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Keywords:

  • Canada;
  • perinatal transmission;
  • viral hepatitis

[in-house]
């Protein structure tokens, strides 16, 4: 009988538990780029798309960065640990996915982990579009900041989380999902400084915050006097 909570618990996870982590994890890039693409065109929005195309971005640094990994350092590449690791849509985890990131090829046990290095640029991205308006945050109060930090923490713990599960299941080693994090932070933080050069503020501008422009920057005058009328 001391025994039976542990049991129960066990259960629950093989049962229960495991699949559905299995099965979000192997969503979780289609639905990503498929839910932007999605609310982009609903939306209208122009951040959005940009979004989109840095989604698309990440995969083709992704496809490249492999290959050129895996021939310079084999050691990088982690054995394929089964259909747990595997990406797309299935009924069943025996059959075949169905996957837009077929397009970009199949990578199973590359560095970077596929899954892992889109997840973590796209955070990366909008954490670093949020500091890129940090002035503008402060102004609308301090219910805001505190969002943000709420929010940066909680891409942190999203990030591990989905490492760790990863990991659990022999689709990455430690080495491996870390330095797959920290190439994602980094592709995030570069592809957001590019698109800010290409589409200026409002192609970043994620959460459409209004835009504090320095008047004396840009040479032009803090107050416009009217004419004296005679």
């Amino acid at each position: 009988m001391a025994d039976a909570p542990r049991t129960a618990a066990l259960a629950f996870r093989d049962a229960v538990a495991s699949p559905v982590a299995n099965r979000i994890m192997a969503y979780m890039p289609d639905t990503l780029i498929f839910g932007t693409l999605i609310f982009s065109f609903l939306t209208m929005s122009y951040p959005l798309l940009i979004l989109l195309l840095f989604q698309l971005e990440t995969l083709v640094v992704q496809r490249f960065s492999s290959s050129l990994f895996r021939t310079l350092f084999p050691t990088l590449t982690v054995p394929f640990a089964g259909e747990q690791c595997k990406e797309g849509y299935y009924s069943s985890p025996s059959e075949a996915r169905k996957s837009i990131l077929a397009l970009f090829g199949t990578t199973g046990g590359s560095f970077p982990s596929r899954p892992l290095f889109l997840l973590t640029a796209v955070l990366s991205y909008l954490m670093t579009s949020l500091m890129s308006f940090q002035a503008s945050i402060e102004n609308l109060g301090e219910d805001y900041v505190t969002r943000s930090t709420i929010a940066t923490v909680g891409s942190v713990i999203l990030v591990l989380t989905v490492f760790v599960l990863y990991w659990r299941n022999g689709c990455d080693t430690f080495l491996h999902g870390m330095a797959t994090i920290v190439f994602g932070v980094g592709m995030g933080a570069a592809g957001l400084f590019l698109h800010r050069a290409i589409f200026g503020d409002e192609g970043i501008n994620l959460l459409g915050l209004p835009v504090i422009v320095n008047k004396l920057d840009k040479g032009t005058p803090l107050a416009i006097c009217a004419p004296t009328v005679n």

Summary.  Mother-to-child transmission of hepatitis B virus (HBV) continues to occur despite immunoprophylaxis. We examined maternal factors contributing to transmission in infants receiving adequate immunoprophylaxis in Alberta, Canada. Prenatal specimens from HBsAg-positive women whose babies developed HBV infection despite immunoprophylaxis (cases) and HBsAg-positive mothers whose babies did not (controls) were tested for HBsAg, HBeAg and HBV DNA. Specimens with detectable DNA underwent HBV genotyping. Routinely collected surveillance data and laboratory test results were compared between cases and controls. Twelve cases and 52 controls were selected from a provincial registry from 2000 to 2005. At the time of prenatal screening, median maternal age was 31 years [interquartile range (IQR): 27.5–34.5], and median gestational age was 12 weeks (IQR 10.0–15.5). Cases were more likely than controls to test positive for HBeAg (77.8%vs 23.1%; P < 0.05). Of all mothers with detectable viral load (n = 51), cases had a significantly higher median viral load than did controls (5.6 × 108 IU/mL vs 1750 IU/mL, P < 0.0001). Of the two cases who were HBeAg negative, one had an undetectable viral load 8 months prior to delivery and a sP120T mutation. The viral load in the other case was 14 000 IU/mL. The majority of isolates were genotype B (31.3%) and C (31.3%) with no significant differences in genotype between cases or controls. In this case–control study, transmission of HBV to infants was more likely to occur in mothers positive for HBeAg and with high HBV DNA.